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Offshoring is now affecting ‘middle class or upper middle class jobs’ in tech, accounting, and legal work


In the late 1970s, something big started to happen in the U.S.: offshoring.

Corporations all across the country began farming out manufacturing and factory work overseas, trying to take advantage of tax breaks, lower labor costs and access to cheaper materials.

More recently, this process of offshoring has combined with another big development, and that’s remote work.

Last year, around 7% of senior managers surveyed by the Atlanta Fed said they were moving more jobs abroad because of remote work – not a majority by any means, but that figure could soon be on the rise.

Konrad Putzier covers commercial property for The Wall Street Journal. He’s been following this trend and he joined Texas Standard to talk about who might be impacted most. Listen to the story above or read the transcript below.

This transcript has been edited lightly for clarity:

Texas Standard: Historically speaking, American jobs being sent abroad is associated with things like manufacturing in call centers. But in your reporting, you talk about how this is starting to take a different sort of turn. Could you tell us a little bit more about that?

Konrad Putzier: Yeah, you mentioned call centers. So outsourcing of office jobs is not new. It’s been going on for decades. What’s new now is that more companies are outsourcing more jobs and they’re also moving more highly skilled jobs abroad. So basically jobs where you need a college degree in most cases, to get them. This could be accountants or software developers or even legal workers. During the pandemic, a lot of companies realized that, “hey, a lot of functions that we thought people needed to be with us in the office for can actually be done very well remotely.” And that led to this next realization, which was basically: “can they be done very remotely in places where we have more workers that we can hire that have lower wages and save us money, and where we don’t run into some of these labor shortages that we have in the U.S.?”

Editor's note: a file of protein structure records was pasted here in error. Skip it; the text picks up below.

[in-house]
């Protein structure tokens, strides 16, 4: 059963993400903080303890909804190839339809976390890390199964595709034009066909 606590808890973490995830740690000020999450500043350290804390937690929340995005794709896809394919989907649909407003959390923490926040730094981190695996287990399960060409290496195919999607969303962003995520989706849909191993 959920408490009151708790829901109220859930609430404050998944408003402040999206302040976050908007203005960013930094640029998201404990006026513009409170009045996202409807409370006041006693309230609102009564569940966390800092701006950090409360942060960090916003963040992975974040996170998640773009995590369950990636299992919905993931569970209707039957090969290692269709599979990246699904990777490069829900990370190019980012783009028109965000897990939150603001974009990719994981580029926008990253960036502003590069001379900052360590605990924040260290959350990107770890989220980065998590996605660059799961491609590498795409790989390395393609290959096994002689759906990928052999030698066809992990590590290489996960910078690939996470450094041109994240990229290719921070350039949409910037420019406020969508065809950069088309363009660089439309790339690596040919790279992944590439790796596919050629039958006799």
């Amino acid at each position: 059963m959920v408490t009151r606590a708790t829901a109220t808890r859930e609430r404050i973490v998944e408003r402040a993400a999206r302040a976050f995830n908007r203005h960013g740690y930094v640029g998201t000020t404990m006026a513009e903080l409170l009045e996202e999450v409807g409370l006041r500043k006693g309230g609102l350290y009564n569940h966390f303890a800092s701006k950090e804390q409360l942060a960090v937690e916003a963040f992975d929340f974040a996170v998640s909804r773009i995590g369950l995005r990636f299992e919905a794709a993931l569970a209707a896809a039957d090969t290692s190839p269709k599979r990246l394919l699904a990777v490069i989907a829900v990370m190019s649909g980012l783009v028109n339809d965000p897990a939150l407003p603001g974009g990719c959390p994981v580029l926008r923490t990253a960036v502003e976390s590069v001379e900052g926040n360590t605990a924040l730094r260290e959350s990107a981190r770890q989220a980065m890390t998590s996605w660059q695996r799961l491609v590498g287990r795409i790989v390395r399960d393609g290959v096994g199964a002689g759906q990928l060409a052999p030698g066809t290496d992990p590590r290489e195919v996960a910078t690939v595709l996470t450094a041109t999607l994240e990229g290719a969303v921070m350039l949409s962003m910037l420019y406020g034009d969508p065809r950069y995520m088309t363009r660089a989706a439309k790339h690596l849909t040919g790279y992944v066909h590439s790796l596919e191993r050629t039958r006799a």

Well, one of the companies that you highlight in your reporting is a Texas-based financial firm called Q2. Can you tell us a little bit more about them? 

Yeah, Q2 is an Austin-based financial services company and they’ve long had some workers working for them in India. And what happened with them is in August of 2020, during the early part of the pandemic, they had a Zoom call. And the way they described it to me is that they had this discussion where they sort of realized, “you know what, we’re now realizing that there’s all these functions that can be done remotely very well. We’re also running into the labor shortages in Austin, because it was such a hot job market at the time and still is. And why don’t we just go somewhere else and hire in Mexico?” You know, Mexico is not far from Texas. There are historical cultural ties between the places, the same time zone, which is very important. And so Q2 decided to basically add a lot of workers in Mexico as opposed to the U.S.

I know that certainly in the first wave of offshoring that we saw in the seventies, there was a lot of characterization of this being American jobs going abroad as opposed to, say, what the advantages were for the corporations. And that makes a lot of sense in terms of the policy discussion. Are we seeing that aspect of the American jobs being exported? Is that part of the conversation or the controversy right now?

That’s a part of it for sure. I think for now, it’s not a huge issue, partly because the labor market is so strong still in the United States. Unemployment is very low. And for now, in most cases, companies are hiring more abroad or basically filling newly created positions as opposed to laying people off in the U.S. But that could change. How many jobs will be lost? We don’t know. The jobs that are moving abroad more now are often middle class or upper middle class jobs – you know, people who make six figures, software developers who have college degrees – and how big of an impact that will ultimately have and how many jobs will ultimately be moved overseas will be seen. But there are some economists that actually think this is a new era and that a lot of, maybe even 10% or 20%, of all service jobs could ultimately be moved overseas.

Well, the difference is stark. In fact, I was just reading in The Wall Street Journal the other day, America is back in the factory business: record spending on manufacturing, constructing. Some people say because of concerns about supply chains from the pandemic and green energy incentives and that sort of thing. So we’re talking about different strata of labor, essentially. But that’s causing a sort of shift, if I understand things correctly.

Yeah, it’s ironic, isn’t it? You know, for decades we talked about office jobs doing pretty well relative to factory workers in the U.S. and factory jobs moving overseas. And now you can make the argument that in some cases it’s starting to reverse. And some economists think that this is a new era, that the era of factory globalization is over and that we’re now in this era of services globalization or office job globalization, and that this is really a sea change that’s starting.

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